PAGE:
Shoreline of the Methodist Campground.

Colorized version of the previous postcard.

In the early 1870’s, Methodists discovered that Weirs Beach provided the perfect setting for their summer religious meetings. In January, 1874, 13 acres were purchased for $2000 for a “camp-meeting ground.”

By the 1890’s, the Methodist campgrounds had evolved into a densely settled colony of cottages and cabins close by the lake. A path along the shoreline was built and became very popular for summer strolls.

As decades passed the summer cottages and cabins were sold off to others, so there is little Methodist character to the area today. However, this area of Weirs Beach is still referred to as the “campgrounds” and a principle street is still named “Methodist Circle”.

In 1886, the Methodists built a Church on Tower Street. After the Church burned on November 9, 1924, in the Great Weirs Fire, a new church was built in 1926, which is still in use today.

Besides the Methodists, many other Christian denominations found Weirs Beach an ideal place for their week-long summer meetings, as did the New Hampshire Music Teachers’ Association, which had begun its annual retreat in 1890. In 1893, the Baptists held their meeting from July 15 to July 22; the Music Teacher’s held their 4th annual music festival from July 24 to July 28; the Unitarians held theirs from July 30 to August 6; the Universalists held theirs from August 7 to August 13; and the Methodists held theirs from August 14 to August 20.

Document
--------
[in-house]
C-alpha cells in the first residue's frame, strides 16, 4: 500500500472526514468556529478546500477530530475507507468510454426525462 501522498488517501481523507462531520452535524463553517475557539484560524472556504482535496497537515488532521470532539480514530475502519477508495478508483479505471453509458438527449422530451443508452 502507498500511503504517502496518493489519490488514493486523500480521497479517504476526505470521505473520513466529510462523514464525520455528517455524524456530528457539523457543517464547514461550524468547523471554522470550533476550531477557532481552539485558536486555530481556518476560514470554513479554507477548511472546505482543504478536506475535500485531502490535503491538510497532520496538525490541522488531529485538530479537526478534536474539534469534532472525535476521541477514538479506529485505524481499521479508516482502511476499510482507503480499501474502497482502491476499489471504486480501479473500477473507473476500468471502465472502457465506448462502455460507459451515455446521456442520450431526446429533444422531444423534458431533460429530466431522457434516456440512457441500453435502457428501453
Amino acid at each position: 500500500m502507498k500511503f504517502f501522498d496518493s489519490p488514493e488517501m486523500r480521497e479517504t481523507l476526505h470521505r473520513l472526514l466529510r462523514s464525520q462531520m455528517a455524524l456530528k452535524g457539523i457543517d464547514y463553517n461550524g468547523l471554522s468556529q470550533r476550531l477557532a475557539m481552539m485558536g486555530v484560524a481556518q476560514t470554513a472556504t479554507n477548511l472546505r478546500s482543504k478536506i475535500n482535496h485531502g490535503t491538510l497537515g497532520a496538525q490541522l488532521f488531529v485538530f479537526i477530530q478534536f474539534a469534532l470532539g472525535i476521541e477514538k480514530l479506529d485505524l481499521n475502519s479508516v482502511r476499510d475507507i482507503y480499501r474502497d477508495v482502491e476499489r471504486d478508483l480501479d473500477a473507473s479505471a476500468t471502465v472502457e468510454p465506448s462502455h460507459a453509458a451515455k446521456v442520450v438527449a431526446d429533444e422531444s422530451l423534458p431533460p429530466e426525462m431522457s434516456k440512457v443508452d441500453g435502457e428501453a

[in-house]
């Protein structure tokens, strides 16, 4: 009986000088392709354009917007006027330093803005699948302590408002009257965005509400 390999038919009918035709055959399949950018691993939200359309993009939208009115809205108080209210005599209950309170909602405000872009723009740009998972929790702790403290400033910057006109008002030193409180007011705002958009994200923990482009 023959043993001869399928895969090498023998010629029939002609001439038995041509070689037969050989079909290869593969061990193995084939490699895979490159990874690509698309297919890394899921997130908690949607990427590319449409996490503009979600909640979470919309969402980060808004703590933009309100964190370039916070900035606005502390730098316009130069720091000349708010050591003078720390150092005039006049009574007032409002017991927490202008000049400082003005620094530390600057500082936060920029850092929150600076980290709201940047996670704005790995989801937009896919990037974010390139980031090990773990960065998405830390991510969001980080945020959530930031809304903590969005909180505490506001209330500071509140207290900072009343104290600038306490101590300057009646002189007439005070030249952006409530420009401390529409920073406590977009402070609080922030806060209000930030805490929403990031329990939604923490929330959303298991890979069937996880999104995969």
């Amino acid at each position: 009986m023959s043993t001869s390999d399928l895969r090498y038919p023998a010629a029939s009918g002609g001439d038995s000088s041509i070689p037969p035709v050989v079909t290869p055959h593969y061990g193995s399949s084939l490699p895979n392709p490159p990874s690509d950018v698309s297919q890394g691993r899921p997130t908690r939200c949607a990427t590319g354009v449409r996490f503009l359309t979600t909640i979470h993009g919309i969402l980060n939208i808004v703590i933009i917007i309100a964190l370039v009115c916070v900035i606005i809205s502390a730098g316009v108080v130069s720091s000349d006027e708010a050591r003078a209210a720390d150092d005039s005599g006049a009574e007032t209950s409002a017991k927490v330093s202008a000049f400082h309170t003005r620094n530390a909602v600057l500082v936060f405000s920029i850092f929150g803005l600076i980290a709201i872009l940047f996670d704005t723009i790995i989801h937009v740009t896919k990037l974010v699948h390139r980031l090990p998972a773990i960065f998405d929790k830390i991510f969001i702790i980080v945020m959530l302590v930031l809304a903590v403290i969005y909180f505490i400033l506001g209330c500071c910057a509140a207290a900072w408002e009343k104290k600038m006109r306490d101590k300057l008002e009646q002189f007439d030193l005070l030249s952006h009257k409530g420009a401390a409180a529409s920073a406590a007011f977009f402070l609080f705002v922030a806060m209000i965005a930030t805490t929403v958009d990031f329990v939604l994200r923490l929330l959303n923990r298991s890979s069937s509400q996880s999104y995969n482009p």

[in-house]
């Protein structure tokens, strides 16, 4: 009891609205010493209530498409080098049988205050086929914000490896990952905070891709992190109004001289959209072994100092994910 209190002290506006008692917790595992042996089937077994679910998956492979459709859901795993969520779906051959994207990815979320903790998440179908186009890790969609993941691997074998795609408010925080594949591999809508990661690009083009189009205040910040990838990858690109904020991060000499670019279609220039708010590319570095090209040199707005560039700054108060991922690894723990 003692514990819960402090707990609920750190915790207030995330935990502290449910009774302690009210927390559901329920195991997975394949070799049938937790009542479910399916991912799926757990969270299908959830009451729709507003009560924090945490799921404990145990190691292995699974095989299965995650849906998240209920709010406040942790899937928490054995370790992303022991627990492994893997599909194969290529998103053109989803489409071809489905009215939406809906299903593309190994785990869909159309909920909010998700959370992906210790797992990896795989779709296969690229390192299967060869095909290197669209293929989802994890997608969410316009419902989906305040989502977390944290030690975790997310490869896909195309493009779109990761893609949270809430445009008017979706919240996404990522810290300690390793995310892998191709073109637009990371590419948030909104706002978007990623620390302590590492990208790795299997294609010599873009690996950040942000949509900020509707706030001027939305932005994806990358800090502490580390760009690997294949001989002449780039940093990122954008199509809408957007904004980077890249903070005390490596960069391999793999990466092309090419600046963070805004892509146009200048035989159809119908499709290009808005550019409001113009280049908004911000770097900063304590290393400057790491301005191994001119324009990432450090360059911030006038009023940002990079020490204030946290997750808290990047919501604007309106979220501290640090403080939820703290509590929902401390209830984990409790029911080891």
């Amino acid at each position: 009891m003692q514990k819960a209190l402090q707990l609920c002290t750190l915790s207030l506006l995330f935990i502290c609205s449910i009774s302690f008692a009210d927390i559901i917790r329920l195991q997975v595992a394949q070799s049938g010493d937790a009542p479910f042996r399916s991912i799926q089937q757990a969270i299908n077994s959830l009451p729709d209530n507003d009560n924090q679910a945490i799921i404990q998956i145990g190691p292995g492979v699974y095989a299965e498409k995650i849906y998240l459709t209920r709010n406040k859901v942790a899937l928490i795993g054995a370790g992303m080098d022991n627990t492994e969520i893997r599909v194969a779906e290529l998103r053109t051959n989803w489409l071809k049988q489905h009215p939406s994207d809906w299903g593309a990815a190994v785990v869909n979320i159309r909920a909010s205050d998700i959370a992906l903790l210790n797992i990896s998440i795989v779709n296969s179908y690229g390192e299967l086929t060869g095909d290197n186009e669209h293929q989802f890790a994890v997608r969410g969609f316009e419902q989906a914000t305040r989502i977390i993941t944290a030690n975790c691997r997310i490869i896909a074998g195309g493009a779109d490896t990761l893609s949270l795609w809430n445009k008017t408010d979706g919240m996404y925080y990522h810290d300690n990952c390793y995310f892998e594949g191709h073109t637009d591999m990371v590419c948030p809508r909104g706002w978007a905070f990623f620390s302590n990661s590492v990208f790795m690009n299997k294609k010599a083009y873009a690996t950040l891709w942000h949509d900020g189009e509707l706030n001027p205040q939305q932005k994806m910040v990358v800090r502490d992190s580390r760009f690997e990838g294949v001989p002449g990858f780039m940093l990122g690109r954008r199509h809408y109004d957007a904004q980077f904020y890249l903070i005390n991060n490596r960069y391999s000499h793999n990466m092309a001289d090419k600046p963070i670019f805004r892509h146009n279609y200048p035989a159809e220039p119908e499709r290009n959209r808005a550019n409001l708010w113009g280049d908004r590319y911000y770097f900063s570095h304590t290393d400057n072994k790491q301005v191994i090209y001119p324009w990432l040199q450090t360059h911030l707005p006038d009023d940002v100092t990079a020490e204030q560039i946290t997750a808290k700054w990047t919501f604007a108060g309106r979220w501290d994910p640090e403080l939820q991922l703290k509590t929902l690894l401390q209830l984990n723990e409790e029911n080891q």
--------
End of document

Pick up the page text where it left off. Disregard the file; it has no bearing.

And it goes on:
In 1886, many different religious groups held Camp Meetings at Weirs Beach. The Salvation Army held its meeting from June 21-July 5; the Temperance movement, July 17-18 and August 9-15; the Unitarians, July 25-August 1; the Universalists, August 3-8; and the Methodists, August 16-21. From the 1886 newspaper “The Weirs Record and Christian Worker”, published by the Methodist Episcopal Church and its Pastor, Rev. F.C. Libby. An article in the newspaper described the fundraising efforts to complete the church building, which had already been erected but needed to be “finished and furnished”. The efforts were successful and the church opened later that season.